Transplantation. 97(5):548-554, March 15, 2014.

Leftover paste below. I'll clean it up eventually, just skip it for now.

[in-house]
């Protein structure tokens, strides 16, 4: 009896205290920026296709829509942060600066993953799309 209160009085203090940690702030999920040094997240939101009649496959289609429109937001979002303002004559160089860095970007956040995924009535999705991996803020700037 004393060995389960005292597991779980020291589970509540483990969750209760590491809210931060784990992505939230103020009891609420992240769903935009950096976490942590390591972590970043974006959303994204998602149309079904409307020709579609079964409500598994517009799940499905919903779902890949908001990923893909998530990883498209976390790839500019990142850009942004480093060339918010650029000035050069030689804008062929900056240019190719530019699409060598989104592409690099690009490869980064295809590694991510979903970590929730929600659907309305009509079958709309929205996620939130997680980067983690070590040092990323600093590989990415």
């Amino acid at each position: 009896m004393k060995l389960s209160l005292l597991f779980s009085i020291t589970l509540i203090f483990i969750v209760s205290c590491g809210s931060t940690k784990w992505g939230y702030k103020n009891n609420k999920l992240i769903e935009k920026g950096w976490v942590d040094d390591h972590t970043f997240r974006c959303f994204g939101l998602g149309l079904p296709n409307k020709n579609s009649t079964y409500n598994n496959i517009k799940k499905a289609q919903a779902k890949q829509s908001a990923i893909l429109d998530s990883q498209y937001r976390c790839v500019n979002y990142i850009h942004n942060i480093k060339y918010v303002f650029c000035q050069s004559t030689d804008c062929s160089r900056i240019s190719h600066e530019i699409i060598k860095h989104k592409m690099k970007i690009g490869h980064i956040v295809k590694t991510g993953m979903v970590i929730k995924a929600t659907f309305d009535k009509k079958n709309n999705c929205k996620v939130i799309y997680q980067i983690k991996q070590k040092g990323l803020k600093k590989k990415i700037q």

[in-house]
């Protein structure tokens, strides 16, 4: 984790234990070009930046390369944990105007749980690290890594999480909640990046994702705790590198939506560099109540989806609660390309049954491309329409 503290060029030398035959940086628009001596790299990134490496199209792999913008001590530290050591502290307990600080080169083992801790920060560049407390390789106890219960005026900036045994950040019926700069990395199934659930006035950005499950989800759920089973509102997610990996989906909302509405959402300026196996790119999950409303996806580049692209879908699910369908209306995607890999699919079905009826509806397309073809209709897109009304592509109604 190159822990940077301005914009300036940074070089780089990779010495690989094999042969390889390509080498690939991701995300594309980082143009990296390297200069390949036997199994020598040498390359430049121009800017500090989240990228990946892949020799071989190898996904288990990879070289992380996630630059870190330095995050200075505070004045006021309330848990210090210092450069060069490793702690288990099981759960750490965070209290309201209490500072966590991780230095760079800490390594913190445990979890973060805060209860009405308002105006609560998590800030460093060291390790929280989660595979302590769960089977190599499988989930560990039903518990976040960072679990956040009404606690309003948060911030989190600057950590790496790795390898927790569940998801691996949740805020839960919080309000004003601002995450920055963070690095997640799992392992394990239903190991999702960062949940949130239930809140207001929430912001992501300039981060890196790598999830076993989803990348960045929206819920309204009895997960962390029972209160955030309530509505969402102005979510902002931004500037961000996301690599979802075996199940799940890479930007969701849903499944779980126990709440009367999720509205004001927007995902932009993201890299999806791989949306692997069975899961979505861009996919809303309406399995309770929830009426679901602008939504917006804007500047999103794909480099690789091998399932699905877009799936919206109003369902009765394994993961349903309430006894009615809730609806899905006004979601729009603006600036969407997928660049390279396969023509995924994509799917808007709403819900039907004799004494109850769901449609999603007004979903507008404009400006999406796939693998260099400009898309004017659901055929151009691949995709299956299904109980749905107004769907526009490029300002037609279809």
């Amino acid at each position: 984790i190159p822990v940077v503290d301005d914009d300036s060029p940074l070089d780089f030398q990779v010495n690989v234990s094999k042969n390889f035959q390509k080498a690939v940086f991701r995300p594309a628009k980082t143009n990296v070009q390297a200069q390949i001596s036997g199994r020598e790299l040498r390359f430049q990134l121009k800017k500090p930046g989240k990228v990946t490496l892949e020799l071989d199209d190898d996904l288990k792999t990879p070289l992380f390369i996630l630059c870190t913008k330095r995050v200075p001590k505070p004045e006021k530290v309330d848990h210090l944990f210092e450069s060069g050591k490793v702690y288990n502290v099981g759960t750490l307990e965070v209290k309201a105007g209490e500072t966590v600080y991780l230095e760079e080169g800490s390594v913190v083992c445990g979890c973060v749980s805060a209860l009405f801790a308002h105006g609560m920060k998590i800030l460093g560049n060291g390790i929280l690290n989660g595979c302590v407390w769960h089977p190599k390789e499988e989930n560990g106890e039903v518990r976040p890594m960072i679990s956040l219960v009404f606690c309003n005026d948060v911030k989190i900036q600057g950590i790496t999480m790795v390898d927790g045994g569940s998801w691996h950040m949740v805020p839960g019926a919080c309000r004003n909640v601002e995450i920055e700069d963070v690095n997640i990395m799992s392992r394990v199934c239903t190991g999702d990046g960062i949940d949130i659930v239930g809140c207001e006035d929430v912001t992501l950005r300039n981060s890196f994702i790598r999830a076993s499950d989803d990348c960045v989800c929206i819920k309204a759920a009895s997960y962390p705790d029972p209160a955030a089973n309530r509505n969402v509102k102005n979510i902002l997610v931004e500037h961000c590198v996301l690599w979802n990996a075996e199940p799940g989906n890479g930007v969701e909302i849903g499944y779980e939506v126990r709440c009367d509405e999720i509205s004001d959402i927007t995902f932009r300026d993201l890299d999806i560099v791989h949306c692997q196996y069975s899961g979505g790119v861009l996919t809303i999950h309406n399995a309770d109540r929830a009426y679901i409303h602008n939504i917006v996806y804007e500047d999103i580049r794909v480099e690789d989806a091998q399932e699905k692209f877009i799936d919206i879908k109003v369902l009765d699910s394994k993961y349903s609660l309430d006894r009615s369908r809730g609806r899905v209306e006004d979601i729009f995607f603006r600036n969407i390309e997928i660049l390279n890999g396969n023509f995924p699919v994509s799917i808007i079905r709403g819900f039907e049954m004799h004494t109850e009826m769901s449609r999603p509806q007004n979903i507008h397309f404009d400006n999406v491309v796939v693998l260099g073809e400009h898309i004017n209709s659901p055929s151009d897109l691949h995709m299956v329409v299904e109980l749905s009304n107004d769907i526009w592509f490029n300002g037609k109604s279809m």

Live donor nephrectomy results in a 25-30% loss of kidney function and there is on-going debate about whether or not this leads to an increased risk of cardiovascular disease. Indoxyl sulphate (IS) and p-cresyl sulphate (PCS) are two of the uremic toxins that accumulate in patients with impaired renal function and it has been suggested that they may contribute to the development of cardiovascular disease. In this issue Rossi et al report, for the first time, the effect of live donor nephrectomy on the levels of IS and PCS. In an observational cohort study of forty-two living kidney donors followed up annually for two years Rossi et al found a statistically significant and sustained increase in serum IS and PCS levels following nephrectomy. The levels of these toxins were associated with markers of cardiovascular disease, including carotid intima thickness and brachial artery reactivity, and were also found to be independent predictors of reduced kidney function (eGFR) from pre-nephrectomy levels. The clinical significance of these observations is not yet clear and, as the authors acknowledge, observational studies of this kind cannot establish a causal relationship between uremic toxins and cardiovascular risk or kidney function. However, further research in this area is clearly justified, particularly in view of the increasing number of "marginal" live donors where pre-existing hypertension and obesity already predisposes them to an increased risk of cardiovascular disease.